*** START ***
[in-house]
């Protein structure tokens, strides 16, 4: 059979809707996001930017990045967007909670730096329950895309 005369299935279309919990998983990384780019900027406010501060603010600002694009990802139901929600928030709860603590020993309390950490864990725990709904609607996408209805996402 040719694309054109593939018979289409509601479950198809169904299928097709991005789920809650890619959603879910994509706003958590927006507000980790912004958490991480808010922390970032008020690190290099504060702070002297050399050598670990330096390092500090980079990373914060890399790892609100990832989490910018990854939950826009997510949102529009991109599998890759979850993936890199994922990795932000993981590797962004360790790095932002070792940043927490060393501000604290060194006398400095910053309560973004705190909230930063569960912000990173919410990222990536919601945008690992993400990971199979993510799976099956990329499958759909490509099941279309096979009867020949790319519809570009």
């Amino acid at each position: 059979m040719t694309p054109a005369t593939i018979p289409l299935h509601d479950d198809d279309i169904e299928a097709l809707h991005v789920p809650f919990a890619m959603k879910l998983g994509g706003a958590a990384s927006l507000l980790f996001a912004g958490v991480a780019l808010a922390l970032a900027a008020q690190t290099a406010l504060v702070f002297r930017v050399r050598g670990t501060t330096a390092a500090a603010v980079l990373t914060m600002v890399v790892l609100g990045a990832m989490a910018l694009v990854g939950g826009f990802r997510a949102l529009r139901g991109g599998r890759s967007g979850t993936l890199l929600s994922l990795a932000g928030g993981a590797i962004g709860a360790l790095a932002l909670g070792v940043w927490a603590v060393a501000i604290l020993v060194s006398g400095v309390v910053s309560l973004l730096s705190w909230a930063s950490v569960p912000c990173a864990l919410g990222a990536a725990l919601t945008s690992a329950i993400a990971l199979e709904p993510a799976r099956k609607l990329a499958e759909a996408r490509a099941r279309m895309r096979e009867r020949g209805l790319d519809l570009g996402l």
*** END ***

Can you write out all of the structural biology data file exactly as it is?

[in-house]
């Protein structure tokens, strides 16, 4: 059979809707996001930017990045967007909670730096329950895309 005369299935279309919990998983990384780019900027406010501060603010600002694009990802139901929600928030709860603590020993309390950490864990725990709904609607996408209805996402 040719694309054109593939018979289409509601479950198809169904299928097709991005789920809650890619959603879910994509706003958590927006507000980790912004958490991480808010922390970032008020690190290099504060702070002297050399050598670990330096390092500090980079990373914060890399790892609100990832989490910018990854939950826009997510949102529009991109599998890759979850993936890199994922990795932000993981590797962004360790790095932002070792940043927490060393501000604290060194006398400095910053309560973004705190909230930063569960912000990173919410990222990536919601945008690992993400990971199979993510799976099956990329499958759909490509099941279309096979009867020949790319519809570009």
């Amino acid at each position: 059979m040719t694309p054109a005369t593939i018979p289409l299935h509601d479950d198809d279309i169904e299928a097709l809707h991005v789920p809650f919990a890619m959603k879910l998983g994509g706003a958590a990384s927006l507000l980790f996001a912004g958490v991480a780019l808010a922390l970032a900027a008020q690190t290099a406010l504060v702070f002297r930017v050399r050598g670990t501060t330096a390092a500090a603010v980079l990373t914060m600002v890399v790892l609100g990045a990832m989490a910018l694009v990854g939950g826009f990802r997510a949102l529009r139901g991109g599998r890759s967007g979850t993936l890199l929600s994922l990795a932000g928030g993981a590797i962004g709860a360790l790095a932002l909670g070792v940043w927490a603590v060393a501000i604290l020993v060194s006398g400095v309390v910053s309560l973004l730096s705190w909230a930063s950490v569960p912000c990173a864990l919410g990222a990536a725990l919601t945008s690992a329950i993400a990971l199979e709904p993510a799976r099956k609607l990329a499958e759909a996408r490509a099941r279309m895309r096979e009867r020949g209805l790319d519809l570009g996402l």